Some 2.5 million people across the world have multiple sclerosis, but each one has different needs when it comes to treating the disease, said Dr. Tracy DeAngelis, an MS specialist at New Hyde Park-based Neurological Associates of Long Island.
“MS is as individual as your fingerprint, so each treatment plan, each choice of therapy, needs to be specifically selected for the type of MS and the severity, and most importantly patient concerns about safety and tolerability and lifestyle,” DeAngelis said.
Neurological Associates is one of several institutions participating in a worldwide clinical research study that could lead to big improvements in MS treatments, she said.
The PASSAGE Study is currently testing the long-term safety of several MS treatments in patients with “relapsing” forms of the disease, in which symptoms flare up during certain times and subside in others, who are starting new treatment regimens, DeAngelis said.
The study, started in 2011 and expected to run until 2022, is evaluating how often Fingolimod, a drug that treats MS flare-ups, and other clinical treatments have negative effects in patients, according to ClinicalTrials.gov, a database of clinical studies maintained by the National Institutes of Health and the National Library of Medicine.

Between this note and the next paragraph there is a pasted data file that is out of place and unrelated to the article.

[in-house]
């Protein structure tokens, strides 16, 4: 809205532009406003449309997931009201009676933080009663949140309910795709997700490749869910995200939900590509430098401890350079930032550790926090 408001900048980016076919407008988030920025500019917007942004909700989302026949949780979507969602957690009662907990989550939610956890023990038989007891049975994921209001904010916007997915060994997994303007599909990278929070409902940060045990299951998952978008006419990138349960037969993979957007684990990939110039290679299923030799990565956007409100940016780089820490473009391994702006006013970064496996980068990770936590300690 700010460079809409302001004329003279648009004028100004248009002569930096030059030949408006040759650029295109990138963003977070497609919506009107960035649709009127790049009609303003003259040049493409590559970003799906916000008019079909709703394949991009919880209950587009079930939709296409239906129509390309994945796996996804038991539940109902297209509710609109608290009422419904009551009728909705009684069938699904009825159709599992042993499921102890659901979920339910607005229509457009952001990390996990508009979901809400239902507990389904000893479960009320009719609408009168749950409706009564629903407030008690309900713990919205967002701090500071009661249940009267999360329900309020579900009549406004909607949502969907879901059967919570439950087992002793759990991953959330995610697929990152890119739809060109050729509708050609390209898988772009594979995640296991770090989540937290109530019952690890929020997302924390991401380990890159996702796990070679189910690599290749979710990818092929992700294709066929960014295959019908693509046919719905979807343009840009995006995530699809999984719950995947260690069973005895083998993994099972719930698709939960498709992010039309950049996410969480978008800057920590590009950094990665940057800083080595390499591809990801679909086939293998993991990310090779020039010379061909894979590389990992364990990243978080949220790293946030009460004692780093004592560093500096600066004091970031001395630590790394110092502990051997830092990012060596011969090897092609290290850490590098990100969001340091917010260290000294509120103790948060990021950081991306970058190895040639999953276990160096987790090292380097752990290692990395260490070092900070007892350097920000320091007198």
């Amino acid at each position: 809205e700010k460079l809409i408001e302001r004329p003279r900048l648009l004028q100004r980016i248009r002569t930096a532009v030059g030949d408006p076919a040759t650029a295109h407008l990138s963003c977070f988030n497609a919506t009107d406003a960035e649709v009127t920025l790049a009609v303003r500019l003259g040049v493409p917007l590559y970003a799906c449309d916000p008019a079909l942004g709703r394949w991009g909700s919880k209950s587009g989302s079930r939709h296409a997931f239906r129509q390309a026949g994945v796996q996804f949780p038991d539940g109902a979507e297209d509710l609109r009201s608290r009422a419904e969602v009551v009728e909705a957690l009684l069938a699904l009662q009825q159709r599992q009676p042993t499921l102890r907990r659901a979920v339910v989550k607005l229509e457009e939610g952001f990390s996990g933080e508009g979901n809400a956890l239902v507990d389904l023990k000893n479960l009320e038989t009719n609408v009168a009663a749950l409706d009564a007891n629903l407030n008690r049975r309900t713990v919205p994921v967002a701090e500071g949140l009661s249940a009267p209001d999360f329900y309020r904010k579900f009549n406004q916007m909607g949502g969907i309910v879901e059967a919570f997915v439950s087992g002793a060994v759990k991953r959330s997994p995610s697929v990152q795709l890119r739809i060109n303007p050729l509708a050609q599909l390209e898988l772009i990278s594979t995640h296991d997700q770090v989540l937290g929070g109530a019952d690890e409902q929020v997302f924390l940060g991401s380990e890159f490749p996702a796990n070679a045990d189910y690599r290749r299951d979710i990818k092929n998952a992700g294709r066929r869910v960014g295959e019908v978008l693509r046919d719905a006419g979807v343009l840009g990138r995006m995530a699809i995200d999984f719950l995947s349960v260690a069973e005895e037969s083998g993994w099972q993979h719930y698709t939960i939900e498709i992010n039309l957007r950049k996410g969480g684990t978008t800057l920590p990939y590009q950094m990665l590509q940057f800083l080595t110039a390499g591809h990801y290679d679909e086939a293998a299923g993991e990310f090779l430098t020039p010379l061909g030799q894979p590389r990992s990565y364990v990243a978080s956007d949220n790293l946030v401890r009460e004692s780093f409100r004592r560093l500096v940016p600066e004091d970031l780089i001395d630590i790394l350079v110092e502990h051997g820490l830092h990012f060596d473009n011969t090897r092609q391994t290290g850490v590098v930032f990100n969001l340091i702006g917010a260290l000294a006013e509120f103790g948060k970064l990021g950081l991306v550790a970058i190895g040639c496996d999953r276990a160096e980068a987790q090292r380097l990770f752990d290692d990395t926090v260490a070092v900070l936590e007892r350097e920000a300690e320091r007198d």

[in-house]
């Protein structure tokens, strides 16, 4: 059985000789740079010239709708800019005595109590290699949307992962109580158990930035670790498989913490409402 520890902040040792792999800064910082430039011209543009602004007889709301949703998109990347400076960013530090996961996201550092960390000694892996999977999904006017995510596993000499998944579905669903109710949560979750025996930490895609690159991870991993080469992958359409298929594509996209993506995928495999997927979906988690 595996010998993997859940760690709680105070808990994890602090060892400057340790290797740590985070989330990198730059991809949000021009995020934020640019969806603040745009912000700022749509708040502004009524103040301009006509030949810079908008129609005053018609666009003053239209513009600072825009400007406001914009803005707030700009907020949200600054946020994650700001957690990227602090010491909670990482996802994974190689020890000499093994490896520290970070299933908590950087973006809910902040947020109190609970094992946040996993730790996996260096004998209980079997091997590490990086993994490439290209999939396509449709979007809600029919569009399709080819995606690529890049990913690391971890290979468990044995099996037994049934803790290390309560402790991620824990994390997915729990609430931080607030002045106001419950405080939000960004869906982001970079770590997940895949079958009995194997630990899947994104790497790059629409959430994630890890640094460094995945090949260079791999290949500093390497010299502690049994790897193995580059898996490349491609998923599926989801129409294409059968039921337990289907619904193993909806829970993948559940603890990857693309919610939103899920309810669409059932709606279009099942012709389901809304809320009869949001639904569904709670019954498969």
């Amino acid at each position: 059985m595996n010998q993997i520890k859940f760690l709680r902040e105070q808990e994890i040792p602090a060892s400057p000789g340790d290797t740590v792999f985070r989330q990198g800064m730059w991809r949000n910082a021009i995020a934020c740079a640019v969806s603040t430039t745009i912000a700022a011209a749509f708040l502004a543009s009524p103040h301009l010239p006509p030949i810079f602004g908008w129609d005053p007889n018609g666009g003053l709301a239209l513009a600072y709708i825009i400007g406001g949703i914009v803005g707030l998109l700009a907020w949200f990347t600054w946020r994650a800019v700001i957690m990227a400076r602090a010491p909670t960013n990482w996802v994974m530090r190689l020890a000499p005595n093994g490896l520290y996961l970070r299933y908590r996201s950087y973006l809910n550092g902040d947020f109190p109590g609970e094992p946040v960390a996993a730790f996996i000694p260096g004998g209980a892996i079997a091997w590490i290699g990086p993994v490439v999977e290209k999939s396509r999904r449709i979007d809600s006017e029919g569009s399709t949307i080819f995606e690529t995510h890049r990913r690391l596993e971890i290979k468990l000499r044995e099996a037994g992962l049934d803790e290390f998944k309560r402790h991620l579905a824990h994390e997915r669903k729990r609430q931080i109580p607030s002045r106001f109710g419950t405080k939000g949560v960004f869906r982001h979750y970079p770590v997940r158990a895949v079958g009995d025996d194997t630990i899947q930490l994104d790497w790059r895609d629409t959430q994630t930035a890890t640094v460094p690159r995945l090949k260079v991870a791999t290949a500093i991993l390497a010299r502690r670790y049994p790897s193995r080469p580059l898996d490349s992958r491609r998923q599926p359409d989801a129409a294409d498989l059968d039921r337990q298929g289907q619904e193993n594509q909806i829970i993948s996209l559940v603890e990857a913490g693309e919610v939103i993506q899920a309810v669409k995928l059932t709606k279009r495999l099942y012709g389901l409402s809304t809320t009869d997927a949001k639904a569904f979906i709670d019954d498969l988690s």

Novartis, a drug company that manufactures and sells Fingolimod under the name Gilenya, is sponsoring the study. It is examining the “safety and tolerability” of 13 of the 15 MS treatments that the federal Food and Drug Administration has approved, DeAngelis said.
The study is observational, meaning it is less risky because no new drugs are being tested, she said. Neurological Associates has been participating for about a year and has about 20 patients enrolled, she said.
“They get to be watched more closely by their doctors and provide more detailed feedback on what their day-to-day struggles are with the disease and with their medications,” DeAngelis said.
Multiple sclerosis attacks nerve fibers in the brain and spinal cord, ultimately causing a communication breakdown when the brain tries to send signals to other parts of the body.
Between 300,000 and 400,000 people in the United States have the disease, though that estimate may be low because of changes in how the disease is diagnosed in reported, according to the Multiple Sclerosis Foundation.
It is more prevalent in women and is most often diagnosed in people in their 20s, 30s and 40s, though some doctors have been diagnosing more patients in their 60s and 70s in recent years, DeAngelis said.
She leads the MS treatment program at Neurological Associates with Dr. Richard H. Blanck. They aim to provide “state-of-the-art comprehensive treatment” while helping patients to choose their treatment options, DeAngelis said.
The PASSAGE Study could be instrumental to widening the field of options in the future, she said.
“In general, patient participation in clinical trials research has really been the cornerstone of advancing the field of MS treatment, certainly in the last two decades, and any strides we make in making better treatments rely on the courage of MS patients worldwide to help us learn more about how to fight this disease,” she said.
Anyone interested in participating in the PASSAGE study can visit passagestudy.com. Those interested in participating in clinical trials at Neurological Associates of Long Island can contact Stella Gurgova at 516-466-4700, ext. 140.